QRC was modeled on an English public school. There was an emphasis on the classics, European history and literature, and sport. In particular, its Oxbridge masters instilled in their pupils the gentlemen's code, an ethos of fair play, of what was considered “cricket.” But to the exasperation of his teachers and much to the disappointment of his family, members of the post-emancipation black middle class, James rebelled against the formal discipline of the college. He was conscious of being “a bright boy;” and although eager to absorb everything QRC offered him, he was determined to chart his own course. By the time he left in 1918, James believed himself to be a complete master of himself and of European civilization. But he knew, too, that even as a highly educated black man his opportunities for development were much restricted in the small stratified colonial society of his youth.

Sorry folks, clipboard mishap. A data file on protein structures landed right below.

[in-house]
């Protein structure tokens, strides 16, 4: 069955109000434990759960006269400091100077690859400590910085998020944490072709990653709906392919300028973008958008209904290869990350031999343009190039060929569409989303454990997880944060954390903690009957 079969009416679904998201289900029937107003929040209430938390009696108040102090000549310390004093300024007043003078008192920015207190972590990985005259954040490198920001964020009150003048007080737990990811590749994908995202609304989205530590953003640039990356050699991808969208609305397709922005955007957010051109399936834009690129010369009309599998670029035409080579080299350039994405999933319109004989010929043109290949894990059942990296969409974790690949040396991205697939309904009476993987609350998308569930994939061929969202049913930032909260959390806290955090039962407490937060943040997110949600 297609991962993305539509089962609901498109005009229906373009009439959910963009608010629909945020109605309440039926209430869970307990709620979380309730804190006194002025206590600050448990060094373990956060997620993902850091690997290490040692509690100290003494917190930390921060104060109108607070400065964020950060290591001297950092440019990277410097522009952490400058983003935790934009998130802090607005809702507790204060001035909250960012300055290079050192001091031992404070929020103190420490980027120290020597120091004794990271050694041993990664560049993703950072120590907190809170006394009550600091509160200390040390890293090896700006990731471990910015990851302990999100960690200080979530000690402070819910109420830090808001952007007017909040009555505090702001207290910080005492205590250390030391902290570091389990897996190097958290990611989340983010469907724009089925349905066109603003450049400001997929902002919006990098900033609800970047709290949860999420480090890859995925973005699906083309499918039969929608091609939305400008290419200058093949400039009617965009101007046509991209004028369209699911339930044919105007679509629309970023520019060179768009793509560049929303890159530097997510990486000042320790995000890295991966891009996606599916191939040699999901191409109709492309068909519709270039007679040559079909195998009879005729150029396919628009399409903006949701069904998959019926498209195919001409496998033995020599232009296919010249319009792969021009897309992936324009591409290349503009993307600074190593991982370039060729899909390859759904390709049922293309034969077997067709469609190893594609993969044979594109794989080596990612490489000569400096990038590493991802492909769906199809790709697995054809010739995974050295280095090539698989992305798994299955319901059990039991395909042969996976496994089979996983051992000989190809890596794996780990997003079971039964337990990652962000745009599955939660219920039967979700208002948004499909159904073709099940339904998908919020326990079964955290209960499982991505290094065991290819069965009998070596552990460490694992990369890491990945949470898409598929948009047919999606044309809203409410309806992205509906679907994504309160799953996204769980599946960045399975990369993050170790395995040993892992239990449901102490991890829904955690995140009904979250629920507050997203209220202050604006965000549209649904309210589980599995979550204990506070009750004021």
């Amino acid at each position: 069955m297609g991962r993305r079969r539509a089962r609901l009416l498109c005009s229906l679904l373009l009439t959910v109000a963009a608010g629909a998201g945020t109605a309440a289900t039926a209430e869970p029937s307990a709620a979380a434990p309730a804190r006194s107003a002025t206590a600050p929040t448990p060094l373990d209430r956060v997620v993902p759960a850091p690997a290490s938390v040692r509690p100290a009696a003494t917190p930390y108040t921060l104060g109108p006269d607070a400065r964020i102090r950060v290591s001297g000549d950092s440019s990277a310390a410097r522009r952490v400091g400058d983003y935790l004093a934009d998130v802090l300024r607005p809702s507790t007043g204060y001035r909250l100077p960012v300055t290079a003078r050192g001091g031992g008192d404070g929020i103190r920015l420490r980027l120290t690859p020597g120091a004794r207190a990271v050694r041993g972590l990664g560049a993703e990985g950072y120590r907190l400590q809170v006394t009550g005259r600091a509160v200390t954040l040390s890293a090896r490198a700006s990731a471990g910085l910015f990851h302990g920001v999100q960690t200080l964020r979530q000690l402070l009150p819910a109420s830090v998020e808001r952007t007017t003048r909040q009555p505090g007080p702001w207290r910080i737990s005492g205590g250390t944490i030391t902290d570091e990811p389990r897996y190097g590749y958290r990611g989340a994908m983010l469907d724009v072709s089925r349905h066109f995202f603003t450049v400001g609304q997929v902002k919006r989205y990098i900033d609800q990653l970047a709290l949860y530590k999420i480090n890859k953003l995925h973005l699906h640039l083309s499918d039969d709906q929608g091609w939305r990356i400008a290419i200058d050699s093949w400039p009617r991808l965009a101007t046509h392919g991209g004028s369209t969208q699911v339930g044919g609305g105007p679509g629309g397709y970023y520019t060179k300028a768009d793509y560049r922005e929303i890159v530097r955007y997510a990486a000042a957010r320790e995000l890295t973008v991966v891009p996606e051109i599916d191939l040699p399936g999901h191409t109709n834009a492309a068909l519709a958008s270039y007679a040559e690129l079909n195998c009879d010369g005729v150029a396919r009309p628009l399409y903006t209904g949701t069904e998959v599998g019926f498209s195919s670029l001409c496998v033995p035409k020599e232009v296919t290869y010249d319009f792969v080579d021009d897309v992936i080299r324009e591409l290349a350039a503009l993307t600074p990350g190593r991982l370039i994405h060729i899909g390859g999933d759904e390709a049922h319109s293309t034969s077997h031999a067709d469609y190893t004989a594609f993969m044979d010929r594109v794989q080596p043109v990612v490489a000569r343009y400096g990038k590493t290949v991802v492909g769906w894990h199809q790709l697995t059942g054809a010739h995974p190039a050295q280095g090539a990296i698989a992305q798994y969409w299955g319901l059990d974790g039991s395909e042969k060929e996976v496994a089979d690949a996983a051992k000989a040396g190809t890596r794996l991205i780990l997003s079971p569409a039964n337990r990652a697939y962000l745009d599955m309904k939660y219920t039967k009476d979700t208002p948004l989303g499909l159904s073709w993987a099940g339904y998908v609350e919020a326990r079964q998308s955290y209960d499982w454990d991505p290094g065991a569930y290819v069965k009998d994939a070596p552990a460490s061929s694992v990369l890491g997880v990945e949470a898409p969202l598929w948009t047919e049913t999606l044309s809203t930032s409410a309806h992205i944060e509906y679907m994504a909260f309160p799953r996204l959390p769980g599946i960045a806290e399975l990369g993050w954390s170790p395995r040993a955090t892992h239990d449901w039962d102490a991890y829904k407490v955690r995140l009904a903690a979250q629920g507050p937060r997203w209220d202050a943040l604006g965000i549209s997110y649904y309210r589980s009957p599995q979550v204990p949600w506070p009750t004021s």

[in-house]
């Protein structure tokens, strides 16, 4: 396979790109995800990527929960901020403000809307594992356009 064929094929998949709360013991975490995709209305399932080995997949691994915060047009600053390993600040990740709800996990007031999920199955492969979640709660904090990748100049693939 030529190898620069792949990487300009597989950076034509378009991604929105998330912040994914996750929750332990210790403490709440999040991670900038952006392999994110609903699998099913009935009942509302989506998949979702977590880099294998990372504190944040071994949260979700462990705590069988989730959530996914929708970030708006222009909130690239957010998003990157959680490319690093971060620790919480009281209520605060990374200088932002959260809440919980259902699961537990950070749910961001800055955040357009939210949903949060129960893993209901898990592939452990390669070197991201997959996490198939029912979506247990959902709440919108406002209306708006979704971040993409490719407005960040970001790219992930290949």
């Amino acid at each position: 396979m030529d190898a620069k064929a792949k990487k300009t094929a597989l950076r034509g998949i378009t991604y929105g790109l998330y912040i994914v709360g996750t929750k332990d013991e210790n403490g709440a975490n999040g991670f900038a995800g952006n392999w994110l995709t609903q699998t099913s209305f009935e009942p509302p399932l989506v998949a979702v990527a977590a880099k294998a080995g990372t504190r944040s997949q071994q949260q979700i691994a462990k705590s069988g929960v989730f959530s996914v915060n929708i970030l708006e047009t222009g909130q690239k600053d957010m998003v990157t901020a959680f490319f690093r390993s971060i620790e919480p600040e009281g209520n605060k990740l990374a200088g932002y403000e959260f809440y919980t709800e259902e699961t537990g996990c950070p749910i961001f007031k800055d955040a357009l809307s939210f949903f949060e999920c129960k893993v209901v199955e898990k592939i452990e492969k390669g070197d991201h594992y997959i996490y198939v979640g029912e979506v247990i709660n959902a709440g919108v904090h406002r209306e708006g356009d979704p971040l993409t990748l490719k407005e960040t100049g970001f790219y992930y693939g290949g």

During the 1920s James earned his living as a schoolmaster. Indeed for a short time he returned as a teacher to QRC. Among his pupils was Eric Williams, who later became a close friend during James's years in England and America, and who eventually led Trinidad to independence in 1962. But James's creative energies at this time were channeled into his cricket writing and literary activities. Already he had acquired a local reputation as a cricket reporter; but equally he was beginning to be noticed as a promising writer of fiction. One of his first short stories, “La Divina Pastora,” (1927) was included in E. J. O'Brien's collection Best Short Stories (London, 1928). James subsequently published three other short pieces of fiction in the literary journals, Trinidad and The Beacon, which he founded in Trinidad with a number of other aspiring writers—most notably Alfred Mendes, Albert Gomes and Ralph de Boissière.7 James and his literary contemporaries drew much of their creative inspiration from the unexplored, but vibrant life lived by the people in Trinidad's barrackyards. Although conscious of the local disapproval these young writers courted by their orientation towards backstreet life, they were the first to establish it as a rich, native source.